News for the reality-based crowd, today—which is also the first anniversary of the Edward Snowden NSA document leaks--from over at the Senate Select Committee on Intelligence (SSCI) hearing on S. 1599/H.R. 3361, a/k/a “The USA Freedom Act,” compliments of author, journalist and blogger Marcy Wheeler…
Mark Warner Confirms USA Freedumber Expands Surveillance
Published June 5, 2014 | By emptywheel
…Warner (who used to be a telecom mogul) got the government witnesses to concede to two key points.
First, Warner noted that under the new scheme, every telecom would be subject to government requests. As a result, he said, “On factual basis, the number of calls scrutinized universe will be exponentially larger.” Deputy Attorney General James Cole at first tried to prevaricate. But then admitted that more records would be exposed.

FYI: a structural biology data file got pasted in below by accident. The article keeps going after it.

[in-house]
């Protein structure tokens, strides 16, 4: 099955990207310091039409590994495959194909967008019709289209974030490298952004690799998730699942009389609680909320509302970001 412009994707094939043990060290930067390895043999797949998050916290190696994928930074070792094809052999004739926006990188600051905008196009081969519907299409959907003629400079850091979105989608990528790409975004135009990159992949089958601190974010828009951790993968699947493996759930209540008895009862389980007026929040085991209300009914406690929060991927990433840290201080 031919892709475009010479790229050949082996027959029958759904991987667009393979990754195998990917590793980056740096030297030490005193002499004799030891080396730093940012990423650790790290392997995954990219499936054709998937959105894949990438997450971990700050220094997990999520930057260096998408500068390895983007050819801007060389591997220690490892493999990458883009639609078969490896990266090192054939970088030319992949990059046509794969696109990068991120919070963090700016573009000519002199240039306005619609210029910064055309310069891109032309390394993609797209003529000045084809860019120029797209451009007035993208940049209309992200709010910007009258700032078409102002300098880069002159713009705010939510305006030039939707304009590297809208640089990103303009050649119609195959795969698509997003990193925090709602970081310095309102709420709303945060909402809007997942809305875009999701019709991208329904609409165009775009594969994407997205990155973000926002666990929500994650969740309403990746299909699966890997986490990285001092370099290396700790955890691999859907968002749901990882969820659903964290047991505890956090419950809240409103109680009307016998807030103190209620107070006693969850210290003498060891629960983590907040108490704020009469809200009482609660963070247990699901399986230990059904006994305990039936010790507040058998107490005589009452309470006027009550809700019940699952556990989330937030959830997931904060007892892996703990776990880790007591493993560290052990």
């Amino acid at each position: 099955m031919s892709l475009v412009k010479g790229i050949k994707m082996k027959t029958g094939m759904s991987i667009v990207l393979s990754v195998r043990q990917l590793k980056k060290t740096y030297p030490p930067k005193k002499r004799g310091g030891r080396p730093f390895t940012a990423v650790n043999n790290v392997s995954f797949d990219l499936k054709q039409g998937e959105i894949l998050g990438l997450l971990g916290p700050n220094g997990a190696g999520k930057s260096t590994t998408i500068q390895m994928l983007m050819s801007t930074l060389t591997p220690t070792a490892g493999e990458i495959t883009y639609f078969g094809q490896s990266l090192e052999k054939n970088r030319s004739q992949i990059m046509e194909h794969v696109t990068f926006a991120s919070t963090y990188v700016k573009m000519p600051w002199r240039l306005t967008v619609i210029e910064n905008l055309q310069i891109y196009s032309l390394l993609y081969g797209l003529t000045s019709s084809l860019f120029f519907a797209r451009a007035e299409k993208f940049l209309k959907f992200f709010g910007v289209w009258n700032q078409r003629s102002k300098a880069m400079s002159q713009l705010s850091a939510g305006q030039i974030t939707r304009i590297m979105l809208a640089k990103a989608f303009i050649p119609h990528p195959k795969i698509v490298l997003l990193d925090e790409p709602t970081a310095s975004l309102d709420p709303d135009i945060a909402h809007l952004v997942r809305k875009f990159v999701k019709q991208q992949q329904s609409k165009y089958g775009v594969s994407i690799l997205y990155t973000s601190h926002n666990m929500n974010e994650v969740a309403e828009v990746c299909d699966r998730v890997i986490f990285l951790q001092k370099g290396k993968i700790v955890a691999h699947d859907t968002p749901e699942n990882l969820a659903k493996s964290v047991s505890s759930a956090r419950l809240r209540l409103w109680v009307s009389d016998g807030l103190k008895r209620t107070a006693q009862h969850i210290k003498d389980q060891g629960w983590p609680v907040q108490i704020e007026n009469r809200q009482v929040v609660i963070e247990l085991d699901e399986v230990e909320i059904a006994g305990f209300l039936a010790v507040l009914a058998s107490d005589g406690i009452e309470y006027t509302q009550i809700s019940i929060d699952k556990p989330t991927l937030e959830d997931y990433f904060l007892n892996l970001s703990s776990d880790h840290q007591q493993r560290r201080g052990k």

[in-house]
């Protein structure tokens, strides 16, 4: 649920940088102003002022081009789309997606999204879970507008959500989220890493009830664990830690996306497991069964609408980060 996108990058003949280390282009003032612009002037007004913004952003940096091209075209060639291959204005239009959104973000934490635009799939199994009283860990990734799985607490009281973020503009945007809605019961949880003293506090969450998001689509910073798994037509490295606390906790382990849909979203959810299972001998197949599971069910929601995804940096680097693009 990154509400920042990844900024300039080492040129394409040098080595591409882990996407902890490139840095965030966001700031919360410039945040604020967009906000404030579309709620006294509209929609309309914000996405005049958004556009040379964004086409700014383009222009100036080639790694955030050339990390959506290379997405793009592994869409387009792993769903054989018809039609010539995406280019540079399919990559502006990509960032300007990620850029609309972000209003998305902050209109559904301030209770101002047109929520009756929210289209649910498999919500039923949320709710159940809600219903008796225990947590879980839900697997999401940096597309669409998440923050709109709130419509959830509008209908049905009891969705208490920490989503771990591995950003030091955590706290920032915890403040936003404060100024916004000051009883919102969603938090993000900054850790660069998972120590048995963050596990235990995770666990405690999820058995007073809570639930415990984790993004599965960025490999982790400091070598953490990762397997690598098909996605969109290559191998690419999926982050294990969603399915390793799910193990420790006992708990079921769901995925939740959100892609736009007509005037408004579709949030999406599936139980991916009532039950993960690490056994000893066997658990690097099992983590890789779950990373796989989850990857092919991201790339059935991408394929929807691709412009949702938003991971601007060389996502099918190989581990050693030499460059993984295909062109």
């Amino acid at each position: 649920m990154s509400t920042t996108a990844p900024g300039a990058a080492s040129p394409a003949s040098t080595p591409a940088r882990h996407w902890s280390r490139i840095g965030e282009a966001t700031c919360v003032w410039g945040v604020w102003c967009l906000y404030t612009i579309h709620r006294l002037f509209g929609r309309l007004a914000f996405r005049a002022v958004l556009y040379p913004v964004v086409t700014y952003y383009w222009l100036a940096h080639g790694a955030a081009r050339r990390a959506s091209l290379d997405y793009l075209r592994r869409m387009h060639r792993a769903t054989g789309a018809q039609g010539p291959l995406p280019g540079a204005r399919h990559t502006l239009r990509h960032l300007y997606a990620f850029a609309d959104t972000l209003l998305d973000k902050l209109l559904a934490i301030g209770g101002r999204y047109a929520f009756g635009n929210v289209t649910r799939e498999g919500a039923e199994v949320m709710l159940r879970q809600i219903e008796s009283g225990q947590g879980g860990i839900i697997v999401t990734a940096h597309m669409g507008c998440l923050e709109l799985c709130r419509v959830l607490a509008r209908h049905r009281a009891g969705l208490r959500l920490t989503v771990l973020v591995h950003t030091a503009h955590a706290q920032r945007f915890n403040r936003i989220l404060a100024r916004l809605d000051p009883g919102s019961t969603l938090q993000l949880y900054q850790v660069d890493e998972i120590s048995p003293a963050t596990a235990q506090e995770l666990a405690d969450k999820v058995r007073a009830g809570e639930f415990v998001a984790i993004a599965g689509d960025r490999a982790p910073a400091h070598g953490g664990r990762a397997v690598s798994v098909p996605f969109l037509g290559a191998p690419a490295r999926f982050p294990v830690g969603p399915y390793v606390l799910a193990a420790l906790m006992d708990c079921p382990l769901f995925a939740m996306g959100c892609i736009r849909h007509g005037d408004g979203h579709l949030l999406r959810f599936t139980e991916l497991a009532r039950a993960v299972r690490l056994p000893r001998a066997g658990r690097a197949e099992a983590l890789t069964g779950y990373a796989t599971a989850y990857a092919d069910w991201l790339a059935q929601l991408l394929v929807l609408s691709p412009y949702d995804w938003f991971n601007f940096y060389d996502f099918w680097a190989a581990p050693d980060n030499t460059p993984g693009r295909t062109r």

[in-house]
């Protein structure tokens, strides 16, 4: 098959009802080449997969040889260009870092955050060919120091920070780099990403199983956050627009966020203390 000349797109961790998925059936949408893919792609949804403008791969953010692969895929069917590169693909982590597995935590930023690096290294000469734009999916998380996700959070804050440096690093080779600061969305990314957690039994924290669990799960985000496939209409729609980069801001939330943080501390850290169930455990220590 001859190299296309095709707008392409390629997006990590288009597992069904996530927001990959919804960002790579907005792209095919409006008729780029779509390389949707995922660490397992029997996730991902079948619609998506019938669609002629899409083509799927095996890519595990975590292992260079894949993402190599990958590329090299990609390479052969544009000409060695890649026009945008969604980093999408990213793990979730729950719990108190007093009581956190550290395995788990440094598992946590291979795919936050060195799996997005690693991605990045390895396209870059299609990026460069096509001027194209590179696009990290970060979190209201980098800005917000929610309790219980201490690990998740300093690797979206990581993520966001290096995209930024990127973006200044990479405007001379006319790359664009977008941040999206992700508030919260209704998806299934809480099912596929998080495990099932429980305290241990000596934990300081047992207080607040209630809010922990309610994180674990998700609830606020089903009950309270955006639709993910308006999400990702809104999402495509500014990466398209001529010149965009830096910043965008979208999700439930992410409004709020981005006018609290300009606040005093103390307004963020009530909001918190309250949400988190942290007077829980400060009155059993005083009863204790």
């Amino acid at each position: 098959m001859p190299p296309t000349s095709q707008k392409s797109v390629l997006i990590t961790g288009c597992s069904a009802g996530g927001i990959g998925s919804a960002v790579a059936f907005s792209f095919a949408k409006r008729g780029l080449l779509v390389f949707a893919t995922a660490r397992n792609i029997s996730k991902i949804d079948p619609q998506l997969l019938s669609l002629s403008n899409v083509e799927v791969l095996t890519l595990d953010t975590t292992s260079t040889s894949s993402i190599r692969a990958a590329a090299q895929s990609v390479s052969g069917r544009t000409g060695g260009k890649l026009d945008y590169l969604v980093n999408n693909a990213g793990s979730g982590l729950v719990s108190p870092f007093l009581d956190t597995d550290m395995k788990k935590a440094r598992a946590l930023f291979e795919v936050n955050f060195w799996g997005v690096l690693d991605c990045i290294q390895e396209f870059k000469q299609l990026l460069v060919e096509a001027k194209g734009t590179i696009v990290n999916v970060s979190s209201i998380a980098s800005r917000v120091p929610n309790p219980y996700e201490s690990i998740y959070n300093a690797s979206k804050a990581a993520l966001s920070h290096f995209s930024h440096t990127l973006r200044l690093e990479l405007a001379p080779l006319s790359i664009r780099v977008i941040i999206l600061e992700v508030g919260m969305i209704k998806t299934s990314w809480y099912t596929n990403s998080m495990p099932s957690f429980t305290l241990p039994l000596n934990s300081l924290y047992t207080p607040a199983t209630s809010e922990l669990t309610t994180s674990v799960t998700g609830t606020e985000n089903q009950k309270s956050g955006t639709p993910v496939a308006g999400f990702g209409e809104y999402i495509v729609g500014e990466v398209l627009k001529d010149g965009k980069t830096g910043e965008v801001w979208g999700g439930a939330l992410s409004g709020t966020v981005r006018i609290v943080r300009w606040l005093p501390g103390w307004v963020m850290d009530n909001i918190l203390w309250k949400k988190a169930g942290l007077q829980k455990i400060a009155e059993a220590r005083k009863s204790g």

Then, Warner noted that telecoms have to keep cell location, and that the current Section 215 program does not obtain cell location. He asked if the NSA could use or obtain cell location going forward. Cole did not deny that; he admitted that sometimes it is very helpful.
Thanks to Mark Warner for getting these two details on the record, as I have been arguing both were true, but now can confirm they are.
The following post from journalist Trevor Timm, in his role as a Board Member of the Freedom of the Press Foundation, is covered under the Creative Commons 4.0 International License.
Fact-Checking Hillary Clinton's Comments About Edward Snowden and the NSA
By Trevor Timm
Freedom of the Press Foundation
April 28, 2014